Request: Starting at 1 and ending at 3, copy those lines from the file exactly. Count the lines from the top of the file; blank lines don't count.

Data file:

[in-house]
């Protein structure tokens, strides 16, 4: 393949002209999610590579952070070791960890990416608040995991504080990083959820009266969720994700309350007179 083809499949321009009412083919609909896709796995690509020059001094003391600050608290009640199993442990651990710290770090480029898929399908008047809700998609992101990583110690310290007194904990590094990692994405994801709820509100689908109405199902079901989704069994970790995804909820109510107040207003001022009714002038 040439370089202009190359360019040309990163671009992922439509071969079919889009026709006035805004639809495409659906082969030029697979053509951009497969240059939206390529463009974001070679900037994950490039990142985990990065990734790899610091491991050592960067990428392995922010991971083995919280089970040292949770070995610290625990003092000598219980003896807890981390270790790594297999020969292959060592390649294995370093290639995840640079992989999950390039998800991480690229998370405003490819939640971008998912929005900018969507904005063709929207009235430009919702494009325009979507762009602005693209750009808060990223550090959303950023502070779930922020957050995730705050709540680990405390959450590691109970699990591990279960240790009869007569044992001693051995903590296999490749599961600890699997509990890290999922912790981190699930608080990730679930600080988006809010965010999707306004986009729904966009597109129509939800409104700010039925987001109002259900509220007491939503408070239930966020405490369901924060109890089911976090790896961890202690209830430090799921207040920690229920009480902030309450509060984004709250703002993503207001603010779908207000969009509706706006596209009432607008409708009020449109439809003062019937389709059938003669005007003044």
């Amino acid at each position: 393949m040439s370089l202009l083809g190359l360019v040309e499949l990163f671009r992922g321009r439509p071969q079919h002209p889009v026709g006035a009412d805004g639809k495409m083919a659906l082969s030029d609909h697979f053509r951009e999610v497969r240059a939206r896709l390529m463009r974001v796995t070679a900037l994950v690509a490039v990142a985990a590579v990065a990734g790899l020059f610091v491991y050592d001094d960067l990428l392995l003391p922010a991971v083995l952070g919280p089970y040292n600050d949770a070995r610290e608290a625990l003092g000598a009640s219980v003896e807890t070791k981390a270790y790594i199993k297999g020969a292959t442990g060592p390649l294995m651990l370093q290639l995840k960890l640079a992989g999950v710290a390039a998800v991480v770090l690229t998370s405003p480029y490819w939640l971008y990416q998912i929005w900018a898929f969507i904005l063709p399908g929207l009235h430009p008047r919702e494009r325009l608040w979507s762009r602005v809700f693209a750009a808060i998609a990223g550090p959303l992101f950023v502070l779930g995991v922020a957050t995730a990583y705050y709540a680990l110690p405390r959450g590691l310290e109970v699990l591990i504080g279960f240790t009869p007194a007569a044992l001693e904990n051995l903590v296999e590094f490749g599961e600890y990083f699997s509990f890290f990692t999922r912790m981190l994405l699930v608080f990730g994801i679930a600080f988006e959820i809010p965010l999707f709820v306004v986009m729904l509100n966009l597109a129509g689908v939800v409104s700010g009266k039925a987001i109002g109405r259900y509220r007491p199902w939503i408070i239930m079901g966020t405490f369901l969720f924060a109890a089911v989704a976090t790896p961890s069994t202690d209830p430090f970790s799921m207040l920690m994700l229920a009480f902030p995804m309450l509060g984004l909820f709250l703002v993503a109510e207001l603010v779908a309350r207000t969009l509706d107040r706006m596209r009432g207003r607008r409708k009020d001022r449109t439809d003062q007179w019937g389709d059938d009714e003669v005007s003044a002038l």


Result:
[in-house]
């Protein structure tokens, strides 16, 4: 393949002209999610590579952070070791960890990416608040995991504080990083959820009266969720994700309350007179 083809499949321009009412083919609909896709796995690509020059001094003391600050608290009640199993442990651990710290770090480029898929399908008047809700998609992101990583110690310290007194904990590094990692994405994801709820509100689908109405199902079901989704069994970790995804909820109510107040207003001022009714002038 040439370089202009190359360019040309990163671009992922439509071969079919889009026709006035805004639809495409659906082969030029697979053509951009497969240059939206390529463009974001070679900037994950490039990142985990990065990734790899610091491991050592960067990428392995922010991971083995919280089970040292949770070995610290625990003092000598219980003896807890981390270790790594297999020969292959060592390649294995370093290639995840640079992989999950390039998800991480690229998370405003490819939640971008998912929005900018969507904005063709929207009235430009919702494009325009979507762009602005693209750009808060990223550090959303950023502070779930922020957050995730705050709540680990405390959450590691109970699990591990279960240790009869007569044992001693051995903590296999490749599961600890699997509990890290999922912790981190699930608080990730679930600080988006809010965010999707306004986009729904966009597109129509939800409104700010039925987001109002259900509220007491939503408070239930966020405490369901924060109890089911976090790896961890202690209830430090799921207040920690229920009480902030309450509060984004709250703002993503207001603010779908207000969009509706706006596209009432607008409708009020449109439809003062019937389709059938003669005007003044």
């Amino acid at each position: 393949m040439s370089l202009l083809g190359l360019v040309e499949l990163f671009r992922g321009r439509p071969q079919h002209p889009v026709g006035a009412d805004g639809k495409m083919a659906l082969s030029d609909h697979f053509r951009e999610v497969r240059a939206r896709l390529m463009r974001v796995t070679a900037l994950v690509a490039v990142a985990a590579v990065a990734g790899l020059f610091v491991y050592d001094d960067l990428l392995l003391p922010a991971v083995l952070g919280p089970y040292n600050d949770a070995r610290e608290a625990l003092g000598a009640s219980v003896e807890t070791k981390a270790y790594i199993k297999g020969a292959t442990g060592p390649l294995m651990l370093q290639l995840k960890l640079a992989g999950v710290a390039a998800v991480v770090l690229t998370s405003p480029y490819w939640l971008y990416q998912i929005w900018a898929f969507i904005l063709p399908g929207l009235h430009p008047r919702e494009r325009l608040w979507s762009r602005v809700f693209a750009a808060i998609a990223g550090p959303l992101f950023v502070l779930g995991v922020a957050t995730a990583y705050y709540a680990l110690p405390r959450g590691l310290e109970v699990l591990i504080g279960f240790t009869p007194a007569a044992l001693e904990n051995l903590v296999e590094f490749g599961e600890y990083f699997s509990f890290f990692t999922r912790m981190l994405l699930v608080f990730g994801i679930a600080f988006e959820i809010p965010l999707f709820v306004v986009m729904l509100n966009l597109a129509g689908v939800v409104s700010g009266k039925a987001i109002g109405r259900y509220r007491p199902w939503i408070i239930m079901g966020t405490f369901l969720f924060a109890a089911v989704a976090t790896p961890s069994t202690d209830p430090f970790s799921m207040l920690m994700l229920a009480f902030p995804m309450l509060g984004l909820f709250l703002v993503a109510e207001l603010v779908a309350r207000t969009l509706d107040r706006m596209r009432g207003r607008r409708k009020d001022r449109t439809d003062q007179w019937g389709d059938d009714e003669v005007s003044a002038l």